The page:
II. Primary Texts
Jean. Simulations. Trans. Paul Foss, et al. New York: Semiotext(e),
Jameson, Fredric. "Postmodernism,
or The Cultural Logic of Late Capitalism." New Left Review. 146
Francois. The Postmodern Condition: A Report on Knowledge. Trans. Geoff
Bennington, et al. Minneapolis: U of Minnesota P, 1984.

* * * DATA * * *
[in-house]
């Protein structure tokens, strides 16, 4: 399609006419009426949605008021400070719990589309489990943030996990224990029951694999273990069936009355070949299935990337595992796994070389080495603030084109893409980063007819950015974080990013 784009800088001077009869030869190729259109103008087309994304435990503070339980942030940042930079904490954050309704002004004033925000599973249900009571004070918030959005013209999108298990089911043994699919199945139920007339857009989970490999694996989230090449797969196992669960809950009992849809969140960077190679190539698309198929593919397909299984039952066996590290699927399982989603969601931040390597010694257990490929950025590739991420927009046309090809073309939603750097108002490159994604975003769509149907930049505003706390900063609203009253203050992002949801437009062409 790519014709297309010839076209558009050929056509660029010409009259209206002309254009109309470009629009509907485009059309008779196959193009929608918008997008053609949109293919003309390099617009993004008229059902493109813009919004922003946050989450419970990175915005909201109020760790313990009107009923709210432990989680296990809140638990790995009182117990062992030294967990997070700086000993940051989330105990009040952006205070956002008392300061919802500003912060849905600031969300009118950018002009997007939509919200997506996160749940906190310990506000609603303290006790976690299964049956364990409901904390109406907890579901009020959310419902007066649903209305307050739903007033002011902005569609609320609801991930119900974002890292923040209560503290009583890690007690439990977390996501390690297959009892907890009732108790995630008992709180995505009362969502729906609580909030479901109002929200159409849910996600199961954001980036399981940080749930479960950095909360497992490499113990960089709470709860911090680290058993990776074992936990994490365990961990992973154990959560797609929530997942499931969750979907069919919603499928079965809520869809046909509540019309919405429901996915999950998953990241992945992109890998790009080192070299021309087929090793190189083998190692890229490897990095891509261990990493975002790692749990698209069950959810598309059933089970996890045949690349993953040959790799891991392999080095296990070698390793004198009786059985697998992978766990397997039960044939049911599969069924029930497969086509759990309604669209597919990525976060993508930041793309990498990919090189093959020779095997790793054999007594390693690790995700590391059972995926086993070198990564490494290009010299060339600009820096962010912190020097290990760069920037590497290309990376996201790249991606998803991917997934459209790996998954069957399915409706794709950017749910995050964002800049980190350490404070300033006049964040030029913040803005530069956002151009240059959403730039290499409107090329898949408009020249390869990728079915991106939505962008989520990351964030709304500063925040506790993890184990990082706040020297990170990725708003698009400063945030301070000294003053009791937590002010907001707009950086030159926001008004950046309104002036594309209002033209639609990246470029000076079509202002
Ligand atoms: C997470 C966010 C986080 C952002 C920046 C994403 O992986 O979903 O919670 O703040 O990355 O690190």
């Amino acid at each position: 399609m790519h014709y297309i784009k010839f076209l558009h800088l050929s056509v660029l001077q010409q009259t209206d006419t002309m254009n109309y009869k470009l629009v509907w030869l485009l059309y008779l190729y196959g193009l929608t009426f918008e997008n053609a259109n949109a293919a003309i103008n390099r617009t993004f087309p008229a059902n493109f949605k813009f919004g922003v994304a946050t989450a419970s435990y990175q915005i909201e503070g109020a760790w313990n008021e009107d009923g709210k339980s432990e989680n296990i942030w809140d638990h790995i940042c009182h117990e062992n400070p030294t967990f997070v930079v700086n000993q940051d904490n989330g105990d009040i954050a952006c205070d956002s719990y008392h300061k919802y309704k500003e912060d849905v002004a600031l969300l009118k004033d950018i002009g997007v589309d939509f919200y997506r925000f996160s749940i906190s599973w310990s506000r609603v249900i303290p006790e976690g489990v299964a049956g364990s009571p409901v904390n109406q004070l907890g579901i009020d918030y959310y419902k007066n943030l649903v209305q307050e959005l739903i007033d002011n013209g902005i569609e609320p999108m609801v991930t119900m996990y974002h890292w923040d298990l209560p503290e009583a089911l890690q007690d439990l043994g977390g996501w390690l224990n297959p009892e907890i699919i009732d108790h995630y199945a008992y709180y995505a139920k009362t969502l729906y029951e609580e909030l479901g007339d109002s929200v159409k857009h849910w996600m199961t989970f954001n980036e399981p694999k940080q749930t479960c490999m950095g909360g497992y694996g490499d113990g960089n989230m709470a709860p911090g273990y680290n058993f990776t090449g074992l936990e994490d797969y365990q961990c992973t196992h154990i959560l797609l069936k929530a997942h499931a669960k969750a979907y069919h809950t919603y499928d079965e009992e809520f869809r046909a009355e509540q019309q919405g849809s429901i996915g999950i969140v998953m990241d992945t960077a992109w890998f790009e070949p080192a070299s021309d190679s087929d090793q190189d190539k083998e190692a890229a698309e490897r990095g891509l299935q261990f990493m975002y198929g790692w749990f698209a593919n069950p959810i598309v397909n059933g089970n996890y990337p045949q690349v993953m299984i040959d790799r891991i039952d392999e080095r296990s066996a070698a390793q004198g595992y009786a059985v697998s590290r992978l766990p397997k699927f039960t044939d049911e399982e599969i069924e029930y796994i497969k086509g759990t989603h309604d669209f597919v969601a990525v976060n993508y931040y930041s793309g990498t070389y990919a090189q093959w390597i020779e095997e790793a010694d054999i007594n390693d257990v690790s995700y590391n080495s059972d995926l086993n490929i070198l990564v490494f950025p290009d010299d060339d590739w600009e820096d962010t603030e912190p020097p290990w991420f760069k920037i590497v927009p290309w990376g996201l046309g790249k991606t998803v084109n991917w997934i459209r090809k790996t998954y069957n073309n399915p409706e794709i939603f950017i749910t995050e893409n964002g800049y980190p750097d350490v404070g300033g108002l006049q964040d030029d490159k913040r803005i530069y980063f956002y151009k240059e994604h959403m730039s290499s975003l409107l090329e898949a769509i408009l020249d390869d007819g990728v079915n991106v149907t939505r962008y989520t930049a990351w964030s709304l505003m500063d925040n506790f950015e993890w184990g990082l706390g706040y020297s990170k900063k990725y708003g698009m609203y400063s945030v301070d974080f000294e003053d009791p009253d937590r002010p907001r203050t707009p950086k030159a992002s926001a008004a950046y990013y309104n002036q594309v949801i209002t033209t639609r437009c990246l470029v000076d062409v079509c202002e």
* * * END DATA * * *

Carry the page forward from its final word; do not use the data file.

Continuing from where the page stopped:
"'What is Post-Modernism?', a question that has been asked with increasing frequency since the early 1970s, now achieves a partial answer as it continues to evolve. Charles Jencks, the main definer of Post-Modern architecture, considers the concept as it relates also to the arts and literature and offers a spirited defence of the movement against the growing Modernist reaction. Using typical Post-Modern devices of exposition, including irony, allegory and parody, he shows the evolution of this tradition to the point where it is persecuted in the 'Protestant Inquisition' andbecomes triumphant and academic in the 'Counter-Reformation'. But this 'little tract' also challenges a major misconception. For too long Post-Modernism has been confused with any art form that comes after the waning of Modernism, whether it is Minimalism in art, High-Tech in architecture or Deconstruction in philosophy. Jencks argue that these movement are really Late-Modern, and that the concept of Post-Modernism should be applied only to those artists and architects who have a more complex relation to tradition and communication; who both continue and transcend Modernism -- a process he defines as double coding. Drawing on examples from art, architecture and literature, with evolutionary charts and over thirty colour photographs, this book clarifies a tradition that is thriving but still misunderstood." from the back cover